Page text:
Tuesday, 26 October 2010

The Well-Appointed Interior: The Legendary Elsie de Wolfe

Elsie de Wolfe, Lady Mendl
Image courtesy of: http://www.museumplanet.com

"I believe in plenty of optimism and white paint."

No one quite knows the precise year of Elsie de Wolfe's birth (it is generally agreed to be around 1865) but her birthplace was New York City. What is certain is that she is credited with being the first American interior decorator - there had never been 'interior designers' per se, at least not before Elsie came along. What Elsie did for the home interior was rid it of the overstuffed Victorianism with which it had been bogged down for decades; she brought freshness, airiness and lightness to bear. She had a great fondness for the perfect French furniture and interiors of the 18th century, and an abiding love for Versailles in particular. But Elsie did not come into her metier, interior decoration, early; in fact, she began her trade when she was in her 40's.

Elsie painted by Dietz Edzard, 1930's

Before then, her main interest was the theatre, and she took to the stage to become an actress. As it would be for another great lady of her era, Gabrielle 'Coco' Chanel, the stage was not to be Elsie's great success; fame would not find her there. It was then that she met her first companion, the formidable Elisabeth (Bessie) Marbury, the talent impresario. She, along with another woman, Anne Morgan and Bessie, formed a trio and all three set up house together.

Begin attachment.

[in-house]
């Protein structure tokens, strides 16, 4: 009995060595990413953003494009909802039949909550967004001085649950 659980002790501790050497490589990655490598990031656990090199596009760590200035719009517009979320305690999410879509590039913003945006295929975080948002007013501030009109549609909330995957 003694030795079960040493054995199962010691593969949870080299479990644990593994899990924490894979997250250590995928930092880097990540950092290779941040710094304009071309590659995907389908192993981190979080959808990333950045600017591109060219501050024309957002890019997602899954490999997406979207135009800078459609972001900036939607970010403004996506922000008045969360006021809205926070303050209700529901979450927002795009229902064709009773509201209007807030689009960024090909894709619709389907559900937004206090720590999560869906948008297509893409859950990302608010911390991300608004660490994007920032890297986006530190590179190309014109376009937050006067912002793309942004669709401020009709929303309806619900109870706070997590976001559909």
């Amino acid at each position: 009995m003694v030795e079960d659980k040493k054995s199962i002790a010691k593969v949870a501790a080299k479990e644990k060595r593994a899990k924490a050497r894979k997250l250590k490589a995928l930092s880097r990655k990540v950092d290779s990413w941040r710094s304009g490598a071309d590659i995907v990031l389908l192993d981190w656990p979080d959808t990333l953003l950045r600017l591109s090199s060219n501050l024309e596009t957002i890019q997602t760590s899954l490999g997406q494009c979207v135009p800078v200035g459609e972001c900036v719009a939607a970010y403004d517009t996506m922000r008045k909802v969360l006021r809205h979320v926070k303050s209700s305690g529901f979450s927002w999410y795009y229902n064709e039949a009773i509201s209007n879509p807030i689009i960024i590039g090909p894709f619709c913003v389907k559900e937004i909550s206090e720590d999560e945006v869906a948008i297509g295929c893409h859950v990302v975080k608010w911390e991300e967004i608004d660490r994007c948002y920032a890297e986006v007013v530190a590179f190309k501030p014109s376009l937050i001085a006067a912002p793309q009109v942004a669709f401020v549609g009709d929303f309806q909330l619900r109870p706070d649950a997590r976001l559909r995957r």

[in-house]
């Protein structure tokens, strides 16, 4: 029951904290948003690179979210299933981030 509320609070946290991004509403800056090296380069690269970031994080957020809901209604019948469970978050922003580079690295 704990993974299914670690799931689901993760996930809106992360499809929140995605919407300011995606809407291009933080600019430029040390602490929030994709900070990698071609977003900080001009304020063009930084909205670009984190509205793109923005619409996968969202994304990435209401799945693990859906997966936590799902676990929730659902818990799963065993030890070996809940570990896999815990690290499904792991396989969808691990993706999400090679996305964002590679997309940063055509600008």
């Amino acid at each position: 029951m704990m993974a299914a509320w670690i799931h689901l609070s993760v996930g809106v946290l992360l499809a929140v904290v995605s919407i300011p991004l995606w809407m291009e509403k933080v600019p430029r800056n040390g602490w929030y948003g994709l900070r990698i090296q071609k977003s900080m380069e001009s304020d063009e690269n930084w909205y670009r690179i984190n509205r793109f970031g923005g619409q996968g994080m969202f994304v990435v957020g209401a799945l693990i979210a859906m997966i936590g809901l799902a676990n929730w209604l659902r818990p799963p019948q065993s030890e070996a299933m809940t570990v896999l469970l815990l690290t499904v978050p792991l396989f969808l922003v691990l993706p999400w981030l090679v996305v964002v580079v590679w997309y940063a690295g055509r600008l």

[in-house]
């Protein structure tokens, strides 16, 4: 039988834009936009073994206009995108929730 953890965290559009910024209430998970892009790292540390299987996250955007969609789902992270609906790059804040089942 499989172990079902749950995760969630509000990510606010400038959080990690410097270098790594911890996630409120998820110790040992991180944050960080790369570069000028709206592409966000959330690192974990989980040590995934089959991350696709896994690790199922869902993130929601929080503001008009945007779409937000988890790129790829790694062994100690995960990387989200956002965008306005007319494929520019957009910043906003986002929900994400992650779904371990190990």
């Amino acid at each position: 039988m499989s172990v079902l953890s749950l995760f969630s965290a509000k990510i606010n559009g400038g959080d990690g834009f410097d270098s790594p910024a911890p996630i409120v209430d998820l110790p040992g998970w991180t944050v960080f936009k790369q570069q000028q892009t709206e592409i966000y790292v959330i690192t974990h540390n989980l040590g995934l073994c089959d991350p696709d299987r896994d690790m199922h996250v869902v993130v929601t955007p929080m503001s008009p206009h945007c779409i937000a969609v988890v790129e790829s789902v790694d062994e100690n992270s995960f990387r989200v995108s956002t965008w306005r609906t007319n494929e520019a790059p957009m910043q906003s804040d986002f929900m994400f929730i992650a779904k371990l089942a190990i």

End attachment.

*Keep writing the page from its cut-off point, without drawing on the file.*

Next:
Elsie, costumed as 'Mata Hari' - 1930

In 1905, architect Stanford White commissioned de Wolfe to design interiors for the exclusive Colony Club, a private club for well-to-do women. For the Colony Club, she painted rooms white, covered furniture in rustic English floral chintz, and lined the walls and ceilings with trellises. Her aim was to re-create an English cottage garden indoors - in a clean, light, and airy interior - in concept, an innovative idea. Although her design plans for the Colony Club caused considerable controversy at first, in time, Elsie received several private commissions which catapulted her to become one of the most in-demand decorators of her generation. In 1913, Elsie published her own book on interior decoration, The House In Good Taste, in which she extolled the principles of harmony, proportion and simplicity.

The Trellis Room, The Colony Club
Image courtesy of: http://www.gutenberg.org

The Dining Room, The Colony Club
Image courtesy of: http://www.gutenberg.org  

A room designed in 1909 by Elsie de Wolfe which illustrates the 'cleanness' of her interiors
A trellised room - treillage being one of Elsie's signature design elements
Image courtesy of: http://thepeakofchic.blogspot.com/  

The Trellis Room, commissioned by Mrs. Ormond G. Smith
Image courtesy of: http://www.gutenberg.org/

Elsie, Lady Mendl - in later life

Eventually, Elsie bought a house in Versailles, known as Villa Trianon, on which she doted and which became her showcase. It was at Villa Trianon that she honed her reputation (and skill) as a notable hostess of her time. To Bessie Marbury's shock and dismay, in 1926 Elsie married Sir Charles Mendl and henceforth became known as Lady Mendl.